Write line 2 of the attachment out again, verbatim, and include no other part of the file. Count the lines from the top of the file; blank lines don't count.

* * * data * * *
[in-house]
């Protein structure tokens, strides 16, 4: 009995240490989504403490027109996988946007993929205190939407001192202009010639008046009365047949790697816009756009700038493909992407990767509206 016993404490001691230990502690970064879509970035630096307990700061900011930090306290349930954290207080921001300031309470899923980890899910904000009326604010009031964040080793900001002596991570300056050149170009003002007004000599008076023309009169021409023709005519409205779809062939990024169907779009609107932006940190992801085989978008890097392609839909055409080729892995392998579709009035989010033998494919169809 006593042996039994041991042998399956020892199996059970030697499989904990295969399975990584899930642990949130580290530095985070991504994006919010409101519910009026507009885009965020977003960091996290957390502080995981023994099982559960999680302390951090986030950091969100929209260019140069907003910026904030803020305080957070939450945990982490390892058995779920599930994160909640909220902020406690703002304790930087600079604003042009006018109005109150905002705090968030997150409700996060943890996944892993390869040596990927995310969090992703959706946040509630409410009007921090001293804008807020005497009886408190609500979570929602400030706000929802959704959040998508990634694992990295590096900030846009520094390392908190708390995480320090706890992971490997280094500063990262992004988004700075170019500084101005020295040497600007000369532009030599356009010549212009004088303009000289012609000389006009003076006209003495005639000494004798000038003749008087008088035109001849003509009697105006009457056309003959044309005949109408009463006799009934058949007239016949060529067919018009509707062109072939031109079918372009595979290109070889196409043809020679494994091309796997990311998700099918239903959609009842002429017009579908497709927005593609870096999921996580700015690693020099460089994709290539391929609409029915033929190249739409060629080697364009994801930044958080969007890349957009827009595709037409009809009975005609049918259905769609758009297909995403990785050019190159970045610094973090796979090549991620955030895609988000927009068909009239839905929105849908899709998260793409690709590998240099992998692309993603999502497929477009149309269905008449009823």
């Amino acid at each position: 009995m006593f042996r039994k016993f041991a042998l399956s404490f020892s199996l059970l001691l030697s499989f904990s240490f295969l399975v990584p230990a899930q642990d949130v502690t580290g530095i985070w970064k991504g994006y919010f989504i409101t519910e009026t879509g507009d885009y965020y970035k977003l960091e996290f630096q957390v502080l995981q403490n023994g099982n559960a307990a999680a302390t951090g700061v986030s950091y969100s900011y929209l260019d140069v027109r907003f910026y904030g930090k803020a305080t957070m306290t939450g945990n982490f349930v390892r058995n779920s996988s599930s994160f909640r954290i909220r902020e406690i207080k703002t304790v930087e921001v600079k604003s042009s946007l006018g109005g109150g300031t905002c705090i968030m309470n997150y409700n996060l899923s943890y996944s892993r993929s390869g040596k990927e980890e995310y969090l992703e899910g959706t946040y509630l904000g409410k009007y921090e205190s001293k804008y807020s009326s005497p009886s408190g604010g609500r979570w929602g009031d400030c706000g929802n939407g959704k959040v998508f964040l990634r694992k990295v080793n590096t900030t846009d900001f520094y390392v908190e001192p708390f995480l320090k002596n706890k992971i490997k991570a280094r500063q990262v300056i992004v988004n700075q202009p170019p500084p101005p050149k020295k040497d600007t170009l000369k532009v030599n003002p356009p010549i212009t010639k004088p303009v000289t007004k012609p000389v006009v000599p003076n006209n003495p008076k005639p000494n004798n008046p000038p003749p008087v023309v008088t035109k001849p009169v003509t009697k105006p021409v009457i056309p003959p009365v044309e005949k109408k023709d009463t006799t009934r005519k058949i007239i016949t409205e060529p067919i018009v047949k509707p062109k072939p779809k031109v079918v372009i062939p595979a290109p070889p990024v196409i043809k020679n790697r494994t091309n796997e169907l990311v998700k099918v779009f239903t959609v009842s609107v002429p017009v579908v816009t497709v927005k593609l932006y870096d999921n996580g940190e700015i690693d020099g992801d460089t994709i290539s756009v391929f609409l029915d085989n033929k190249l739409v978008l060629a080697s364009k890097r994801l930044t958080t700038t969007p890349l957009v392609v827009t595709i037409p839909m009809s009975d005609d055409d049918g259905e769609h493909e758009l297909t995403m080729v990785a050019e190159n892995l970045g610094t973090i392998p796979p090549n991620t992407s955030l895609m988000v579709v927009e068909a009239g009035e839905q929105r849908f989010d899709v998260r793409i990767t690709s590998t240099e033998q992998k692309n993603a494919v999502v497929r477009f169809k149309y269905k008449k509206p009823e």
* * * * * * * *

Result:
């Protein structure tokens, strides 16, 4: 009995240490989504403490027109996988946007993929205190939407001192202009010639008046009365047949790697816009756009700038493909992407990767509206 016993404490001691230990502690970064879509970035630096307990700061900011930090306290349930954290207080921001300031309470899923980890899910904000009326604010009031964040080793900001002596991570300056050149170009003002007004000599008076023309009169021409023709005519409205779809062939990024169907779009609107932006940190992801085989978008890097392609839909055409080729892995392998579709009035989010033998494919169809 006593042996039994041991042998399956020892199996059970030697499989904990295969399975990584899930642990949130580290530095985070991504994006919010409101519910009026507009885009965020977003960091996290957390502080995981023994099982559960999680302390951090986030950091969100929209260019140069907003910026904030803020305080957070939450945990982490390892058995779920599930994160909640909220902020406690703002304790930087600079604003042009006018109005109150905002705090968030997150409700996060943890996944892993390869040596990927995310969090992703959706946040509630409410009007921090001293804008807020005497009886408190609500979570929602400030706000929802959704959040998508990634694992990295590096900030846009520094390392908190708390995480320090706890992971490997280094500063990262992004988004700075170019500084101005020295040497600007000369532009030599356009010549212009004088303009000289012609000389006009003076006209003495005639000494004798000038003749008087008088035109001849003509009697105006009457056309003959044309005949109408009463006799009934058949007239016949060529067919018009509707062109072939031109079918372009595979290109070889196409043809020679494994091309796997990311998700099918239903959609009842002429017009579908497709927005593609870096999921996580700015690693020099460089994709290539391929609409029915033929190249739409060629080697364009994801930044958080969007890349957009827009595709037409009809009975005609049918259905769609758009297909995403990785050019190159970045610094973090796979090549991620955030895609988000927009068909009239839905929105849908899709998260793409690709590998240099992998692309993603999502497929477009149309269905008449009823």